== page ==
Reading, new friends, a new school. The transition to elementary school is a year of seismic shifts in the best of times. All this change makes it all the more crucial that kindergartners feel the world around them is stable and predictable.

“All children, especially young ones, thrive on routine and consistency, and to have that disrupted can be really jarring,” says Rebecca Branstetter, school psychologist, author, and child development expert. This sudden change from a highly structured, familiar environment to one where the schedule and rules are being written on the fly is stress-provoking for kids, even if they can’t articulate it.

Unfortunately, we’re not living in predictable times. So what’s a parent to do?

What happened to, “I can do it myself!”?

Your kindergartner was so proud of all the things they could do independently! After social distancing, though, you may have noticed your child acting reluctant or unable to do things they used to do with ease. Branstetter says she’s been hearing about a lot of regressive behaviors in young kids while confined to home. For example, a child who used to happily get their own breakfast, she says, may now wail that they need you to pour their cereal. Or it could be that a school activity calls for a skill you know your child has mastered, but when confronted with the task, your child insists they can’t do it.

“When kids are stressed they may show performance deficits,” Branstetter says. “They still have the skills, they just may not be able to perform them like they used to.”

How to help your kindergartner cope

Be patient and know that this, too, shall pass. Branstetter, who is the co-creator of a social-emotional learning course for parents, says, “When the brain is stressed, all of a child’s resources are being devoted to dealing with the stress. Little ones can’t say, ‘Mom, I’m really sad and stressed and I’m missing my friends right now.’ It’s going to show up in their behavior. That’s how they communicate.” The best thing you can do, she says, is hold space for wherever your child is right now. “That means leaning in with empathy and understanding. ‘You’re having a tough time getting your cereal right now.'”

Little creatures of habit

The stress kids experience from missing familiar routines and people can also manifest as a lower tolerance for frustration. You may be seeing tantrums and meltdowns, triggered by anything from sibling fights to distance-learning tasks. “When your child is resisting homework or assignments, it could be a way that they’re communicating stress, worries, sadness, or grief,” Branstetter says.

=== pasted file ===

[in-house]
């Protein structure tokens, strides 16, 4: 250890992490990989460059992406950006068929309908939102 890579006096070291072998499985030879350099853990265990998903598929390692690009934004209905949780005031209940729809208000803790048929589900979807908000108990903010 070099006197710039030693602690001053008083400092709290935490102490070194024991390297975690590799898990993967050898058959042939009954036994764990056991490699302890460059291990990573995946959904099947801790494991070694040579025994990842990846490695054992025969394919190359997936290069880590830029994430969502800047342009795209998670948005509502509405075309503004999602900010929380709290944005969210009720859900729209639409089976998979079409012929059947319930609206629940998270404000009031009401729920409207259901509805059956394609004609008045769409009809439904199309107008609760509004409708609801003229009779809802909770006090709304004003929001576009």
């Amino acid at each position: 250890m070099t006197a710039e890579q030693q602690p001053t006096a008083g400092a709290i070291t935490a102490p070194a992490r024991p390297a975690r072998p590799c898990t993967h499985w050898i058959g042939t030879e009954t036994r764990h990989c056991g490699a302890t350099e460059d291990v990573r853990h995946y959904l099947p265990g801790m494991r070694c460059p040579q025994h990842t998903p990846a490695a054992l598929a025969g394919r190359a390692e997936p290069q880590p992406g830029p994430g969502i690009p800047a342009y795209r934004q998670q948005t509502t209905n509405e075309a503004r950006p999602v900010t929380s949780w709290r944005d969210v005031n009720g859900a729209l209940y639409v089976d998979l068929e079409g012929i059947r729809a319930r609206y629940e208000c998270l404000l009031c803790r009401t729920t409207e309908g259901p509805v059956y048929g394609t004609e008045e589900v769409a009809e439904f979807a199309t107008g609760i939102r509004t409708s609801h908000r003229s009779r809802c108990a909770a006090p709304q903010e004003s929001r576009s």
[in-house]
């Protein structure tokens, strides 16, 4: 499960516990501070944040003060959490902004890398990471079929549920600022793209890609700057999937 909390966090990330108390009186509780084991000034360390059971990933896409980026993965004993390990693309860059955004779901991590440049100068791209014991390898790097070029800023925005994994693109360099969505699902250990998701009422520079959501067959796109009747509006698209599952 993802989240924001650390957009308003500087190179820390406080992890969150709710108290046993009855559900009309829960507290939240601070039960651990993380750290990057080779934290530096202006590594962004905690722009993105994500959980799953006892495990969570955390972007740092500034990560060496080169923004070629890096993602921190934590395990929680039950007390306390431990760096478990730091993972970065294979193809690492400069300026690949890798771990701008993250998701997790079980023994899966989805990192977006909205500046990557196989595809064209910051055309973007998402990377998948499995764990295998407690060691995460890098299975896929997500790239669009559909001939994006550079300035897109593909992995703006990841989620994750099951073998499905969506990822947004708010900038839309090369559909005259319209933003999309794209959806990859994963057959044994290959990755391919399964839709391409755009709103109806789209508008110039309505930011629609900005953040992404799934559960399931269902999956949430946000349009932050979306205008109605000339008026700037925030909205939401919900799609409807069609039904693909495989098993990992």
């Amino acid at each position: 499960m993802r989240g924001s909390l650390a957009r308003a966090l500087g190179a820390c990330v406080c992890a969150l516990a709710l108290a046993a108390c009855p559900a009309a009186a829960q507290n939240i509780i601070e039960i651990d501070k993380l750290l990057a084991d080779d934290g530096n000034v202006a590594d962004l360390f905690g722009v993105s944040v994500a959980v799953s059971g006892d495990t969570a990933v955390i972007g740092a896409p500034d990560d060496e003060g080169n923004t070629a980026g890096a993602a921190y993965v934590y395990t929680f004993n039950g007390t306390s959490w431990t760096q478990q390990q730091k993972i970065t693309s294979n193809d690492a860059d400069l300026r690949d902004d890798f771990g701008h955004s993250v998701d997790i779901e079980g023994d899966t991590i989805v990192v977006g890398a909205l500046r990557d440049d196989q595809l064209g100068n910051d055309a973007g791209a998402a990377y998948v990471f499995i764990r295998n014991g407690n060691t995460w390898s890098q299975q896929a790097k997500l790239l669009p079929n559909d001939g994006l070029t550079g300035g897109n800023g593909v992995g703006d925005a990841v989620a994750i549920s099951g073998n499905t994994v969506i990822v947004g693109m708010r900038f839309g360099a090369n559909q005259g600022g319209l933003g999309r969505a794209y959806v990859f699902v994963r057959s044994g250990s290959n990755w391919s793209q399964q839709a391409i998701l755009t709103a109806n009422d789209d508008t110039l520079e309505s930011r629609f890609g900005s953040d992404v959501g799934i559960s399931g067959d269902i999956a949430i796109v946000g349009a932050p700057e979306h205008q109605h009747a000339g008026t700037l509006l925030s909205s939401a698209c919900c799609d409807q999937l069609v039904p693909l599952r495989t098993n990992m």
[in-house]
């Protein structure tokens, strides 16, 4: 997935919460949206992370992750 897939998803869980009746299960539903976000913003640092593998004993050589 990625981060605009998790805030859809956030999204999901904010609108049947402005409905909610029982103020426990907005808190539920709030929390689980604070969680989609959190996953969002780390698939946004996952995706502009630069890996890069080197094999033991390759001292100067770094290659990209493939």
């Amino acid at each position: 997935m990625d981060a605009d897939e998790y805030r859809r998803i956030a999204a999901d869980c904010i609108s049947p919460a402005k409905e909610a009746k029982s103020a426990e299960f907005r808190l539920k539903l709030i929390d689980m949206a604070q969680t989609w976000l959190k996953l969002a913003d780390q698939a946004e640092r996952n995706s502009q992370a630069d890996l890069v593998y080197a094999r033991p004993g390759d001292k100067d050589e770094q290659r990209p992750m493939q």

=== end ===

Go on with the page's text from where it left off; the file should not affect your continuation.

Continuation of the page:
How to help your kindergartner cope

Keep calm and don’t try to solve the problem. “As parents we want to engage in a process called co-regulation — bringing the calm instead of adding to the chaos,” Branstetter says. Emotions are contagious; if you remain calm, it will calm your child. “Your brain is primed to match whatever emotion you’re seeing in someone around you. So practice mindfulness. Stop, take a breath before responding. Name it: ‘I see you feel frustrated.'”

And remember, she says, trying to fix the problem too quickly backfires on two levels. For one thing, there are a lot of things we just can’t fix right now. And when your child is mid-meltdown, Branstetter says, they’re not ready for solutions. “Bringing your calm to them helps them self-regulate. Then, when they’re calm, that’s the time to do problem solving.”

Big highs, big lows

Playdates, scooter rides, birthday parties, and most other festivities are on hold indefinitely, which can feel crushing for 5- to 7-year-olds. “When you’re little, birthday parties are the world — cancelling your birthday is huge,” says Branstetter.

How to help your kindergartner cope

Do a “control audit,” Branstetter suggests. “Ask, what’s in my control and what isn’t? I can’t let my kids have regular playdates, but I can acknowledge their disappointment and say, ‘That’s tough. What can we do that’s fun?’” If it’s any comfort, she adds, it’s often parents who struggle the most with disappointment. This might be a good time to get silly and play, and enjoy your child’s remarkable ability to be truly in the present moment. Kids aren’t thinking about the future, Branstetter says: “Kids are thinking about this afternoon.”